Putting aside the hot button topics of racism, slavery and the civil war, it is possible to find common ground for a coalition of a cross section of Rockdale citizens who want to advance the reputation of the courthouse as a building exclusively dedicated to equal justice for all. It must be acknowledged, however, that putting aside such emotionally charged and divisive subjects is not easy. It is like saying to Mrs. Lincoln, “so, aside from the assassination, how did you like the play.” Nevertheless, if this Country’s history and heritage of slavery are removed from the discussion, there may be two arguments warranting the removal of the monument upon which there is common ground for agreement.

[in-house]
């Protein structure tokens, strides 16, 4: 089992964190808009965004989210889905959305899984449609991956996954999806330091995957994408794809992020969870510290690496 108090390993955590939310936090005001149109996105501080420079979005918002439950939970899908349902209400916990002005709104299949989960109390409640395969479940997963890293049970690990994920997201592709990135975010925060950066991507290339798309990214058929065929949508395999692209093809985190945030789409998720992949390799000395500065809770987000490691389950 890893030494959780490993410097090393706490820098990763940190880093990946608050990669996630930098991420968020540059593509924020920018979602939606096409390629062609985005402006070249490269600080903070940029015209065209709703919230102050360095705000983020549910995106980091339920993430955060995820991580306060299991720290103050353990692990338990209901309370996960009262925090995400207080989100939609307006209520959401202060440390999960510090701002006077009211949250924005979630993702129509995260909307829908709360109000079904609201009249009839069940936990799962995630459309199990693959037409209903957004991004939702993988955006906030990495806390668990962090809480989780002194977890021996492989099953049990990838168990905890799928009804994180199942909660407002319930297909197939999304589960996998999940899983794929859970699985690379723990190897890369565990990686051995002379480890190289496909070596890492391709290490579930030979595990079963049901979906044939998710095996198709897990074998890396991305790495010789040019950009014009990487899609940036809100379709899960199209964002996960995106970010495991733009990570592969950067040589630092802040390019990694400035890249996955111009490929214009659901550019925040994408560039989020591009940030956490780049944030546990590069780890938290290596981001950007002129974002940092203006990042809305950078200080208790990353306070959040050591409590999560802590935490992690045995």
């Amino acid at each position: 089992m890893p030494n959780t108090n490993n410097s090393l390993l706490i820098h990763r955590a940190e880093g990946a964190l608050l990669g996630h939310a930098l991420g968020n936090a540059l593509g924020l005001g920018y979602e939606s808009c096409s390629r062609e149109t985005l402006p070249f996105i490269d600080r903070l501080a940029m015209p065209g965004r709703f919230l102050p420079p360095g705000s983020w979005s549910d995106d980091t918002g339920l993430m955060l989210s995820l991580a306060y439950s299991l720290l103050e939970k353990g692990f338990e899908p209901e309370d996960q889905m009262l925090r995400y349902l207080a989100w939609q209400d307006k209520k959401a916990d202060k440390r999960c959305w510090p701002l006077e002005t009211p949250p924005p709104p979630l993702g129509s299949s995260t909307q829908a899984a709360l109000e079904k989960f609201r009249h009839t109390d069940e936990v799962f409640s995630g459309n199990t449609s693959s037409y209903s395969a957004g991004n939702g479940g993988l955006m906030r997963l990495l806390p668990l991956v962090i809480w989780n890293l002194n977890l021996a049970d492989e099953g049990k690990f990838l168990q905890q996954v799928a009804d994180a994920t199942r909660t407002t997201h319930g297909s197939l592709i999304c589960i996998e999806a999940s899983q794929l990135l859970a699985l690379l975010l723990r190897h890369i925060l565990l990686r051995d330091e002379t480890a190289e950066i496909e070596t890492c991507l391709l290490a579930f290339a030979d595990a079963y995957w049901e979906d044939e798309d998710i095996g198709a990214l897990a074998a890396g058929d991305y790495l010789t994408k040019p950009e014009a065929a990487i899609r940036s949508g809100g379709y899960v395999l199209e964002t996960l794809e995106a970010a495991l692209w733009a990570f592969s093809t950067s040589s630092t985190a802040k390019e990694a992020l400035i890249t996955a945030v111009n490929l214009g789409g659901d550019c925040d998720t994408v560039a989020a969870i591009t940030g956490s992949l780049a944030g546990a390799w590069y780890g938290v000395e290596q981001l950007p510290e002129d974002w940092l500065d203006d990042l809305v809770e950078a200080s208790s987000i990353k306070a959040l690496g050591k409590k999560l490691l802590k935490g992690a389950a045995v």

First, the Confederate monument should be removed because the placement of the monument in front of the courthouse and next to the American flag is an act of defiance, and is disrespectful to the United States of America–whether intentional or not. The Confederate monument in front of the courthouse depicts a soldier who fought against the United States. The initials CSA, standing for Confederate States of America, are printed on the monument, instead of USA standing for the United States of America. 1861-1865, the years during which our Country was divided with itself in war, is also printed on the monument, instead of 1865-1868, the years in which the Country was reunited and adopted the 14th Amendment guaranteeing equal protection for all under the law. Two flags, one the unofficial rebel flag, and the other, an official Confederate flag, are engraved on the monument, instead of the United States flag.